KG: We decided to dine outside as the weather was so nice and the forecast so gloomy that we wanted to get what sun we could, while we could. The greeter was… I believe the word I’m going to use here is ‘enthusiastic’. Very, very enthusiastic. I had to clarify with Phil afterwards, but I think he was hitting on me.
PB: Oh yeah, he was definitely hitting on you. With enthusiasm. He went on and on about your most prominent feature, which is ... your … damn, I forget what it is. What was he was all giddy about, anyway?
KG: It’s the hair.
PB: That’s it, your hair. Maybe because he didn’t have any.
KG: Anyways, we settled in to peruse the menu, and almost immediately I was struck by one of my favorite things: Roti. Roti, for the uninitiated, is kind of like naan, only fried and on crack.
PB: Fried crack? You’re talking about the pork bung, right?
KG: Oh dear, that wasn’t very enlightening. I see I shall have to explain.
KG: Roti is a flatbread, very common in many Middle-Eastern and Asian cuisines. Roti in particular is a very high-gluten type of flatbread, which for those of you playing at home means ‘chewy’, ‘substantial’, and ‘delicious’. One of the best things about Roti is it is almost served with curry on the side for either dipping or depositing on top. We opted for the latter with the curry provided, a few spoonfuls of a delightful chicken and potato curry. Now, I don’t want you to think that Roti is only a vehicle for curry delivery, no, no, no! It’s quite the smashing taste sensation on its own as well. Still, either way, the bread delivered to our table nearly vanished from touchdown. I think the waitress was counting her fingers as she walked away.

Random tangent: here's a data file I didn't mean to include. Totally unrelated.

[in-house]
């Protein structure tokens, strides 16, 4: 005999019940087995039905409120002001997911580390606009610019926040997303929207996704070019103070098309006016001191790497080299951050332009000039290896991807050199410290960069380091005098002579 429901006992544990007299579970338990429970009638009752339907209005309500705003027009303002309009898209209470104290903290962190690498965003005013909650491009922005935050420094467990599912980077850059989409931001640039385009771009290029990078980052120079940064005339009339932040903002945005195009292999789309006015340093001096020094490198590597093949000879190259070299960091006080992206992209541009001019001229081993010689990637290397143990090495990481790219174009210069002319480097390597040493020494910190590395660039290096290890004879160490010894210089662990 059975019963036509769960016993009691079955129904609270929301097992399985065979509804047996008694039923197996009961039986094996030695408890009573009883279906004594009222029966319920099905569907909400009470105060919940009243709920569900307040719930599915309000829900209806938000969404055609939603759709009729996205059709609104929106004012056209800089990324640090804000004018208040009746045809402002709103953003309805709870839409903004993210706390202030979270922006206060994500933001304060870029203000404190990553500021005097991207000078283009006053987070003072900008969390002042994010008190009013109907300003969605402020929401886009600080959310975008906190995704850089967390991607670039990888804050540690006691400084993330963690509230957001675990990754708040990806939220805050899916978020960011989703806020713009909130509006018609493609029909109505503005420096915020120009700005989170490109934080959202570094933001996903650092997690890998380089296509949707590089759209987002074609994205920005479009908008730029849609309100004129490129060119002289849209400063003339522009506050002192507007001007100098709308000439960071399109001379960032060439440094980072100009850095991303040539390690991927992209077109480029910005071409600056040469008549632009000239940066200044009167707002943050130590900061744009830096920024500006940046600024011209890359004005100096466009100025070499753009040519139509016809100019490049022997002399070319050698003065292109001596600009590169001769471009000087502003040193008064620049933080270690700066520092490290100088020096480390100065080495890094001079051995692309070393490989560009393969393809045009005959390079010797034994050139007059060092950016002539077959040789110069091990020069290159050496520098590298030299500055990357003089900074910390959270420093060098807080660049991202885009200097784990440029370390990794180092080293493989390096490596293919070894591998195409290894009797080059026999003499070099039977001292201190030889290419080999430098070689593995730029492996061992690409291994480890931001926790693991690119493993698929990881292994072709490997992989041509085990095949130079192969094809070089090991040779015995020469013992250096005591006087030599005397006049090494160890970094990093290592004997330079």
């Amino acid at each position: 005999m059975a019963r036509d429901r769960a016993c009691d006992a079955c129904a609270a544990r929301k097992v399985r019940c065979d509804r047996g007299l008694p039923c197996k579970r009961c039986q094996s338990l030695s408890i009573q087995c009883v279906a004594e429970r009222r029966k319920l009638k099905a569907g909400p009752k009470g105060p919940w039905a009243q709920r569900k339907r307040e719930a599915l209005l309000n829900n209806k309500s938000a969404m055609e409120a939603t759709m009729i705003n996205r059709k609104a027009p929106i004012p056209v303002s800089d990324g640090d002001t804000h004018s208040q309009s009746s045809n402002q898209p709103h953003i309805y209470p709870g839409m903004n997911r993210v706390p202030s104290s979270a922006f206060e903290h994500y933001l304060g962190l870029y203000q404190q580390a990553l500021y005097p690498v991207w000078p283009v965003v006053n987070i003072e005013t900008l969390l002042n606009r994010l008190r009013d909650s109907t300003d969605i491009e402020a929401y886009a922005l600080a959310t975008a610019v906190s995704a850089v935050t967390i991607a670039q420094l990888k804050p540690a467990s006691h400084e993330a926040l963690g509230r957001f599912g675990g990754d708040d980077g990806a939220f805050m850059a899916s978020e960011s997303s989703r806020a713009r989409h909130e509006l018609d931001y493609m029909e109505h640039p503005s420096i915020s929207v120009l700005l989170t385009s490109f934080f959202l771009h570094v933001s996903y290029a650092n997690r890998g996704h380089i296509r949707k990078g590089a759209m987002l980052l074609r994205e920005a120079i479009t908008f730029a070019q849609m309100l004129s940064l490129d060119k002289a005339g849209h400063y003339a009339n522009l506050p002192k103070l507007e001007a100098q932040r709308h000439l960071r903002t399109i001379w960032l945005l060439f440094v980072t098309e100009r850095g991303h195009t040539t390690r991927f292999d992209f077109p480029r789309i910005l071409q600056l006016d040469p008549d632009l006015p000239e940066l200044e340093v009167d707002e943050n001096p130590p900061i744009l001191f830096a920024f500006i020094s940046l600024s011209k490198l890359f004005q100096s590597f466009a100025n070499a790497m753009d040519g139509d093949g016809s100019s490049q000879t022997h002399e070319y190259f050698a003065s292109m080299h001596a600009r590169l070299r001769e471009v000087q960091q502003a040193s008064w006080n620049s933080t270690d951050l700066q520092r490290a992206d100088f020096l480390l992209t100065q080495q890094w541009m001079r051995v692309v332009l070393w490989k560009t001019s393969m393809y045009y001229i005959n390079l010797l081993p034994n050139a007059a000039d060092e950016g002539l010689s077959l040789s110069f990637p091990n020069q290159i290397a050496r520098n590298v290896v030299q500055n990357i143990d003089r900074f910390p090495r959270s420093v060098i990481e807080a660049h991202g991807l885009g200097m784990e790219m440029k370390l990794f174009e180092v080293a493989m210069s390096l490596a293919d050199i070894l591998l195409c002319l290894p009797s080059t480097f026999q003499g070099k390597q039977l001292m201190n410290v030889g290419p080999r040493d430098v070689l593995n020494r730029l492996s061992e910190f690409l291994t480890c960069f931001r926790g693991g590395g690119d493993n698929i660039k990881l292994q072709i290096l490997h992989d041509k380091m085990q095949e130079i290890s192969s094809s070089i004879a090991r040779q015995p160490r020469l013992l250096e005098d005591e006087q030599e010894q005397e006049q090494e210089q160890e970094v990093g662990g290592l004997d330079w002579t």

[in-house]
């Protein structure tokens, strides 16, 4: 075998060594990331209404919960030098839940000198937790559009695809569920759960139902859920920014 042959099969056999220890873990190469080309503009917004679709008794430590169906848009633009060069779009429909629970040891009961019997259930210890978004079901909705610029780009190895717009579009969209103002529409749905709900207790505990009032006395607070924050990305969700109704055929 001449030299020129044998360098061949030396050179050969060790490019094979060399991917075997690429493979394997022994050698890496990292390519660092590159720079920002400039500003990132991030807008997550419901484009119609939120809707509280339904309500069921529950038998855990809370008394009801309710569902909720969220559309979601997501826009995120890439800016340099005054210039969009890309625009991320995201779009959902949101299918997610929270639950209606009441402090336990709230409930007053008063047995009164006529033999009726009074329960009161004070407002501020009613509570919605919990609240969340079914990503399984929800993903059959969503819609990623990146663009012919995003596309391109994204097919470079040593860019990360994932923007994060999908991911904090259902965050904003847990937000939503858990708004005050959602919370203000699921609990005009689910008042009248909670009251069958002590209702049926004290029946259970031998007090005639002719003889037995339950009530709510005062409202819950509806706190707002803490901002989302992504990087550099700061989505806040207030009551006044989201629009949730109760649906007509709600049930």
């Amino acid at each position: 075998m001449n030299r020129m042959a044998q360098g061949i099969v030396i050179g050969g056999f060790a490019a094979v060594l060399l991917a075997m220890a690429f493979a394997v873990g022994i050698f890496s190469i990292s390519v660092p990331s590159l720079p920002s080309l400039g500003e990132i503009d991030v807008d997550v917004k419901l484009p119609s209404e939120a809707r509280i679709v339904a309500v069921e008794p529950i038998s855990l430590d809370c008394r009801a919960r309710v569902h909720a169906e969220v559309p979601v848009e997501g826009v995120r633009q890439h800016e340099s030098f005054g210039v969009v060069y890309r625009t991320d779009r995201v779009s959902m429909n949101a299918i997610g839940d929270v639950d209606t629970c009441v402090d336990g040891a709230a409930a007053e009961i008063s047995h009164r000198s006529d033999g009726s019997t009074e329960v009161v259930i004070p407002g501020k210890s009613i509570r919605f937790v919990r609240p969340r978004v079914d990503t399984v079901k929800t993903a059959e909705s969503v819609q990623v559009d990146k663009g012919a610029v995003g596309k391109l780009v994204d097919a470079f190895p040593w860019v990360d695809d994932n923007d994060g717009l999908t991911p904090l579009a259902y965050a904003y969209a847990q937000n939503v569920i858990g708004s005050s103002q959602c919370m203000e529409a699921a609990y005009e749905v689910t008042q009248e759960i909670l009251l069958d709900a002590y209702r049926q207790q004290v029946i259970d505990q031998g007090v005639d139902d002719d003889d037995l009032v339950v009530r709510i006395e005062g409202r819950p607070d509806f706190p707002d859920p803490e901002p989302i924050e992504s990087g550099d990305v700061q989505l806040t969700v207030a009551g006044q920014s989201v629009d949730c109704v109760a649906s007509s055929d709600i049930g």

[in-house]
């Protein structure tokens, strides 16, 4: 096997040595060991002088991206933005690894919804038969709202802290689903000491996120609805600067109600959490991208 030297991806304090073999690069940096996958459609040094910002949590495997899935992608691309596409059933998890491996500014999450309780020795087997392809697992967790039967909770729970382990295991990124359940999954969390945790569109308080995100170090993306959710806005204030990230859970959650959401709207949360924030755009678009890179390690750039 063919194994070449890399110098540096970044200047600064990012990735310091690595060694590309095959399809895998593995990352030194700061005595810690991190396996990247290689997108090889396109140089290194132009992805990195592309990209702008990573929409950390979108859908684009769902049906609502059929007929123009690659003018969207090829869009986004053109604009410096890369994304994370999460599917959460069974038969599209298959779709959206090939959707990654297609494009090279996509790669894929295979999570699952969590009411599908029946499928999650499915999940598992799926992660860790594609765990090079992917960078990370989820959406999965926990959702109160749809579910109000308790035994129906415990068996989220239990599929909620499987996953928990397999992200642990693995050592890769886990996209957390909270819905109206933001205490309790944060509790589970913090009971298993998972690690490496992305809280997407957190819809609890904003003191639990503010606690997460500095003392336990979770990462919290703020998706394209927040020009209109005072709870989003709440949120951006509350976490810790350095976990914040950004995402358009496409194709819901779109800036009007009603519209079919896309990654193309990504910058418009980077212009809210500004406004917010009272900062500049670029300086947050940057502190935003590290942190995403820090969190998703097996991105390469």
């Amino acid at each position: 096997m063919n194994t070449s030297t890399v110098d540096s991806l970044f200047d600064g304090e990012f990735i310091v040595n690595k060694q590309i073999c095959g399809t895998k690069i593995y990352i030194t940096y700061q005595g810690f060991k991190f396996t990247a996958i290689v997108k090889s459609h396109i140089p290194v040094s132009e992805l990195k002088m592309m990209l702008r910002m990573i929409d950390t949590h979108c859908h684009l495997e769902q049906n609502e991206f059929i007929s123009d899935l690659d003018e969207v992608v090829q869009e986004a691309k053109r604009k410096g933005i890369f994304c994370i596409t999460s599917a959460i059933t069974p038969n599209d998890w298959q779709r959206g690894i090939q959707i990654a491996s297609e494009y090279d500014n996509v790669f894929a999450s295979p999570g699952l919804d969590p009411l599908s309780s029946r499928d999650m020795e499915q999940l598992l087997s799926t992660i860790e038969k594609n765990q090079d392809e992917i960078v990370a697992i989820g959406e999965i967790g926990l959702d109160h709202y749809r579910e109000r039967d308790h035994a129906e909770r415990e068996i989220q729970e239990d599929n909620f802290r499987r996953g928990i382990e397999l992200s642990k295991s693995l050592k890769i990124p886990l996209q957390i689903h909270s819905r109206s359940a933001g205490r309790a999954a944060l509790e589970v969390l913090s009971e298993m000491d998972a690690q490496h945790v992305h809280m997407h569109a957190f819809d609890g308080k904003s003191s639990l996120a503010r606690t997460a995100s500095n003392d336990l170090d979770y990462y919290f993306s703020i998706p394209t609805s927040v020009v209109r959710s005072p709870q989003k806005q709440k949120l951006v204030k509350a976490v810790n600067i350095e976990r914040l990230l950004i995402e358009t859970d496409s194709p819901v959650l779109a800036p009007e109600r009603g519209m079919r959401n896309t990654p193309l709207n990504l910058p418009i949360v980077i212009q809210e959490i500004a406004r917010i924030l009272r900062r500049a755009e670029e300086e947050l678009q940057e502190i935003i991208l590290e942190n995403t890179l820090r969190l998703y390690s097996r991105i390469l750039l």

PB: Hey, it was all finger-lickin’ good! (sorry, Colonel Sanders). I did feel bad about her fingers, though – it was an honest mistake.
KG: Speaking of our waitress, I want to share with you our tea.
KG: Hang on, it will make sense in a moment.
KG: Our tea was a serviceable oolong with some citrusy notes, mostly orange. Nothing wrong with it, mind you, but getting it was interesting. The weather was nice, verging on turning cold on us, as I mentioned. When the waitress asked for drinks, Phil opted for tea, and I followed suit. She then asked, as is Minnesotan custom, “Hot or iced?” Phil, reasoning that the hot tea would be good either in the mild weather or in colder weather if the wind picked up, replied, “Hot.” “Iced tea,” the waitress confirmed incorrectly, and then turned to me. “He said ‘Hot’,” I clarified. “One iced and one hot tea,” she read back. After much debate, the order we wanted placed was placed, and hot tea was delivered.